Reduced RFF speeds are also observed in other species, including those greatly different in size such as basking sharks (18–50% decrease; Sims, 1999), whale sharks (Heyman et al., 2001) and bowhead whales (Simon et al., 2009). Basking sharks are thought to modulate their speeds predictably in response to prey density (Sims, 1999), but whether anchovies do so, beyond initial frenzy type responses, is unknown and warrants further study. Schooling fish are in a unique position where collective behaviors are ecologically important; maintaining school integrity is crucial in terms of both energetics and reducing predation risk (Herskin and Steffensen, 1998; Marras et al., 2015; Nadler et al., 2016; Weihs and Webb, 1983). While individuals may risk falling out of the school under RFF as a result of lower speeds, if the rest of the school is also engaging in sporadic filter feeding, school integrity may not be compromised but instead the whole school may travel at a lower average speed. Anchovy schools are known to migrate over large distances (Giannoulaki et al., 2014). Our data suggest that schools engaging in sporadic or continuous RFF will travel more slowly than those targeting larger prey, with implications for models of species distributions under different environmental conditions.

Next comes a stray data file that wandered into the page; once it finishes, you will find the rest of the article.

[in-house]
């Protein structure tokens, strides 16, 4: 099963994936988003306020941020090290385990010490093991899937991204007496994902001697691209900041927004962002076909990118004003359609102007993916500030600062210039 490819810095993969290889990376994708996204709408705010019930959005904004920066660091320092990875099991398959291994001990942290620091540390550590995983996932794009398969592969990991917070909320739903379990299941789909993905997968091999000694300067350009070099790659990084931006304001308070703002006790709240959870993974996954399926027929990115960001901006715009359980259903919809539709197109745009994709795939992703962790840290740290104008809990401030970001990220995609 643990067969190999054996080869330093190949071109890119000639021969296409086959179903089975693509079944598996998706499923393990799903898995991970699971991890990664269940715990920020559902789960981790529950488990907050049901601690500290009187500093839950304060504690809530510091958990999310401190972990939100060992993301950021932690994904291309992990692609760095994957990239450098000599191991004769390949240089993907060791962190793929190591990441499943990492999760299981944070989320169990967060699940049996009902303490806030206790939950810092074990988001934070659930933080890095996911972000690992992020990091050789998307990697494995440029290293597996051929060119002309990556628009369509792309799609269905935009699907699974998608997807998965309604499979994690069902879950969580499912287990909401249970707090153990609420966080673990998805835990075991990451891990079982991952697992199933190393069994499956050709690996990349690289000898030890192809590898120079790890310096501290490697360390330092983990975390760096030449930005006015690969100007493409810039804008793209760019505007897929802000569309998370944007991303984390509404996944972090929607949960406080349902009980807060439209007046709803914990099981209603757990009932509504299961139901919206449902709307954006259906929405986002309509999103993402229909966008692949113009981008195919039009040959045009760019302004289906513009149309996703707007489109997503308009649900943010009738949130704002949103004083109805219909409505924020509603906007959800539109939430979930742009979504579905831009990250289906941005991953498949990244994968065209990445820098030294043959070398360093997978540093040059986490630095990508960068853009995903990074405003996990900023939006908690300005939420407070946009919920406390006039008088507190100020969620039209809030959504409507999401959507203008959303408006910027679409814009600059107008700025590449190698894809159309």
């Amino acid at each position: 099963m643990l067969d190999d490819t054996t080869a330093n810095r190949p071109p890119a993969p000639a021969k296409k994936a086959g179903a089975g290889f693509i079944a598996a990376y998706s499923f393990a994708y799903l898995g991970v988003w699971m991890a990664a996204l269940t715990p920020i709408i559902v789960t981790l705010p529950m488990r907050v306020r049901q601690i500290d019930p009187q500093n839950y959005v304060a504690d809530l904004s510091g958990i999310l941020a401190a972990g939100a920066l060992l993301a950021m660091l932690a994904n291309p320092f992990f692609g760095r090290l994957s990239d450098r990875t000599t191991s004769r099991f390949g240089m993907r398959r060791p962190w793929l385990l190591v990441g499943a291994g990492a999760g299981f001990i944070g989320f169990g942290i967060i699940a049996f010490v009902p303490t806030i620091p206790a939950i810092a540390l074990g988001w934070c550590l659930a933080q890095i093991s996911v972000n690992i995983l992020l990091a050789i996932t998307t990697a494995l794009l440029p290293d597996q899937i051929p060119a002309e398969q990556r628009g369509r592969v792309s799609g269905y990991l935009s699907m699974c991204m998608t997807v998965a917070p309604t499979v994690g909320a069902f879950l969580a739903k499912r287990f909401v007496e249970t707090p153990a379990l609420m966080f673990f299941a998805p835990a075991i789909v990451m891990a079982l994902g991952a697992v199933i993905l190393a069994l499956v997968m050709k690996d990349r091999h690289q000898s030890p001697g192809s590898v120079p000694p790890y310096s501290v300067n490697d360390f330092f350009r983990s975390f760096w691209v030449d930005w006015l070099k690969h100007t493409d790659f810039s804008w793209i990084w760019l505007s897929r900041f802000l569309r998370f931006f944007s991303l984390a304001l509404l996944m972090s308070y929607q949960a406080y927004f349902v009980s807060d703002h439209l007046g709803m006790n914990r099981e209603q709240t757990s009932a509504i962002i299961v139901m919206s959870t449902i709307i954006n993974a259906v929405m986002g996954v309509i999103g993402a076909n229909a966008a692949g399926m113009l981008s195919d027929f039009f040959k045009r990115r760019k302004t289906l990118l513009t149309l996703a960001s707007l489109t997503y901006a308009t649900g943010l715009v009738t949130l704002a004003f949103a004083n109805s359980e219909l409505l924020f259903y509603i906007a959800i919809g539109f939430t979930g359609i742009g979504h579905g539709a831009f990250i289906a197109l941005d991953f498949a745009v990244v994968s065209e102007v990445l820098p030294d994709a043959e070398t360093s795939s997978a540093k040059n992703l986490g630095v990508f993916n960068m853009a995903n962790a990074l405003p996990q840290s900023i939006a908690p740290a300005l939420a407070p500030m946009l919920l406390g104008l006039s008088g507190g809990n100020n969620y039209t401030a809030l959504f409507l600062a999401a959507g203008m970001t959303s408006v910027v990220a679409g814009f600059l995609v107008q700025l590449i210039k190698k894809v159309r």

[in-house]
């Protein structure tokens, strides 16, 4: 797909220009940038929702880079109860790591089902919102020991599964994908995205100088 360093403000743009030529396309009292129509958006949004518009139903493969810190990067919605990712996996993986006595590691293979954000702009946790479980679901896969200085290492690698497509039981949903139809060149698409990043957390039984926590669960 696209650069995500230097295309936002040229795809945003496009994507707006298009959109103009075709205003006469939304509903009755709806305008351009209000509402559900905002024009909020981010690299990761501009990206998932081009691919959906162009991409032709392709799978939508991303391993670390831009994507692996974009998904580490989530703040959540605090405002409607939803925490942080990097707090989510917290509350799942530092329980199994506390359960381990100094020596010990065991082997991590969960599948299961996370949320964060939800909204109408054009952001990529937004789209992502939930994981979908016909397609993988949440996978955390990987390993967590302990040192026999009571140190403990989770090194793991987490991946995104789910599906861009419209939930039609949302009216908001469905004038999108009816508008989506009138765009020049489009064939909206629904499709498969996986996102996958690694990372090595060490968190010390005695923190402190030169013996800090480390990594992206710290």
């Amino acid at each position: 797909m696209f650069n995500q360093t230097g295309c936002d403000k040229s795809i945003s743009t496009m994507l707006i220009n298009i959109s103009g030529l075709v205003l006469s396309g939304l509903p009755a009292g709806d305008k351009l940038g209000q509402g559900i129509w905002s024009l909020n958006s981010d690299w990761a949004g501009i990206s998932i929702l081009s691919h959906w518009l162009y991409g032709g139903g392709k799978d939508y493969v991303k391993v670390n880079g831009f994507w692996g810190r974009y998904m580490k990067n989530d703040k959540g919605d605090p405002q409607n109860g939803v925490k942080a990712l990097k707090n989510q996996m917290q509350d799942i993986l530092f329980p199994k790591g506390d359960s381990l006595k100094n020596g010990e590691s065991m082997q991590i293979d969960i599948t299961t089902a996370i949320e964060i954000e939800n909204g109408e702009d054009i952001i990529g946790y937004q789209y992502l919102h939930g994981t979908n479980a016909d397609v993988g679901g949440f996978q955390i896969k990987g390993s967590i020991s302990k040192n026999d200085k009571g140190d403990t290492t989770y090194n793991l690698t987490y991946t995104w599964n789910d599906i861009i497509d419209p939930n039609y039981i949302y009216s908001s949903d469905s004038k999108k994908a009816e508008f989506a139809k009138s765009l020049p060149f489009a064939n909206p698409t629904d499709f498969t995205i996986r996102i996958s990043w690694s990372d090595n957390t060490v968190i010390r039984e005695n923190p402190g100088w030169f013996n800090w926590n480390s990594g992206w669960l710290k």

It should be noted that, as a result of turning, fish swimming on an arc expend more energy than those swimming in a straight line (Weihs, 1981). Effectively, this manifests as a reduction in speed for the same amount of effort (Domenici et al., 2000). Therefore, our experimental setup, which involved fish swimming on a curving path, would be expected to affect the speeds observed. This effect can, however, be easily calculated using the fish length and the radius of the arc (Domenici et al., 2000; He and Wardle, 1988). Here, we estimated that along a straight path these fish may have swum faster by between 6% and 12% (calculations not shown), a factor lower in magnitude than that observed in similar studies (e.g. 16%; Domenici et al., 2000). However, we also note that individuals within fish schools may also swim along curved paths in order to exploit patchy food resources, or take up different positions within the school (Marras et al., 2015; Nadler et al., 2016), so our experimental design may have some direct relevance to the natural system.